The secret to the success of his business was building the foundations online, with an actual store coming years later

The Music Farm
In the vast landscape of Internet musical equipment outlets, there are plenty of options for musicians looking for a deal. Many independent brick-andmortar retailers have jumped to the Internet in search of added visibility. For Brian Robinson, owner of The Music Farm, the secret to the success of his business was building the foundations online, with an actual store coming years later. The showroom location is set to open on May 5, 2007 right outside of Orrville, Ohio – or, as sales manager Todd Mobely puts it, “right in the middle of farm country.

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The Music Farm is a successful online music instrument store, dealing largely in Dean and BC Rich guitars, but also providing customers with access to a wide range of musical instruments, ranging from higher-end guitars to cellos to trumpets, and all types of accessories in-between. Their longtime goal has been to provide their customers with large store prices and small store service. Now, they aim to do that faceto- face, not just over an Internet connection.

“People think we’re nuts for opening a retail store,” said Mobely, since the online revenue is traditionally much greater than in a physical store. They aren’t opening the store for the money, however. Mobley said that the store will rely on online income, so that if they don’t sell a guitar for a week in their new location, they aren’t going to worry about going under.

The Music Farm Still, Mobely and Robinson hope that people will want to make the hour trip from Cleveland, or even further, to experience their shop. “We’ll definitely be a destination store,” Mobely said, referring to the somewhat-remote location 20 minutes away from any city. The Music Farm, appropriately surrounded by farmland, will exist in a 7,500 square foot building that slightly resembles an Old West trading post. The building’s inside will be “guitar heaven,” according to Mobely, with walls of guitars and drum sets on rotating platforms.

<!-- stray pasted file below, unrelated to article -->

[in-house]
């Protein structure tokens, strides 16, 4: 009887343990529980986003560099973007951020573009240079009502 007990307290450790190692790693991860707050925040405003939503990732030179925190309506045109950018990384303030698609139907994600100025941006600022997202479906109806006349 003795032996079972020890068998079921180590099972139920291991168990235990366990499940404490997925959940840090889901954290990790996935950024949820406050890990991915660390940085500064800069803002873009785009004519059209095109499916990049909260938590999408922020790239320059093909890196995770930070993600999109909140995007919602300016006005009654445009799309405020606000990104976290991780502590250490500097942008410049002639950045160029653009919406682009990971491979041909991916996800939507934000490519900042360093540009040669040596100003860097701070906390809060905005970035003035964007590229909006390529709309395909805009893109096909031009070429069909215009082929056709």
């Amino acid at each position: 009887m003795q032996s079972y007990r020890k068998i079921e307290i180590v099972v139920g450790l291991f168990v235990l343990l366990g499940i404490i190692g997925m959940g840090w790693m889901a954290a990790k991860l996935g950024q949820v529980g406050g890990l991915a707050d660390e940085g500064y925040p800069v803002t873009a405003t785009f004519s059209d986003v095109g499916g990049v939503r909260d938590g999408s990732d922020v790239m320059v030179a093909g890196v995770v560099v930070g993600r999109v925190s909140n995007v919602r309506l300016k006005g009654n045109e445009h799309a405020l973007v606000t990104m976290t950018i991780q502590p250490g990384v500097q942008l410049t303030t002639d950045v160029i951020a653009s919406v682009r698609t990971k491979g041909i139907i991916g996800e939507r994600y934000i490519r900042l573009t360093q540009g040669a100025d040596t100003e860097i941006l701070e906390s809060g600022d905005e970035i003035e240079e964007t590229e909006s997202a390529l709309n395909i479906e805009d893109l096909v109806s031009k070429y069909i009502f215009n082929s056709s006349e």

With the opening of the new store, The Music Farm is working to add more instrument companies to their arsenal of axes, with Washburn onboard and Schechter on the way. They are also looking forward to buying, selling, and trading used instruments. Having worked in retail for years before The Music Farm started in 2004, buying instruments was something that Mobley had missed for the past three years.

They are looking to be able to also deal the used and vintage pieces on the website, but are taking it one step at a time. Though they have already doubled their staff to accommodate the new building and booming online business, keeping up with a steady rotation of bought and sold used instruments would require full-time help in itself.

Using their strong online presence – they were the largest online dealer for Dean and BC Rich in 2005 – The Music Farm hopes to be a successful and unique presence in the realm of instrument retailers.

The Music Farm
Rig Rundown: Adam Shoenfeld

Whether in the studio or on solo gigs, the Nashville session-guitar star holds a lotta cards, with guitars and amps for everything he’s dealt.

Adam Shoenfeld has helped shape the tone of modern country guitar. How? Well, the Nashville-based session star, producer, and frontman has played on hundreds of albums and 45 No. 1 country hits, starting with Jason Aldean’s “Hicktown,” since 2005. Plus, he’s found time for several bands of his own as well as the first studio album under his own name, All the Birds Sing, which drops January 28.

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Diatonic sequences are powerful tools. Here’s how to use them wisely.



• Understand how to map out the neck in seven positions.
• Learn to combine legato and picking to create long phrases.
• Develop a smooth attack—even at high speeds.

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Knowing how to function in different keys is crucial to improvising in any context. One path to fretboard mastery is learning how to move through positions across the neck. Even something as simple as a three-note-per-string major scale can offer loads of options when it’s time to step up and rip. I’m going to outline seven technical sequences, each one focusing on a position of a diatonic major scale. This should provide a fun workout for the fingers and hopefully inspire a few licks of your own.
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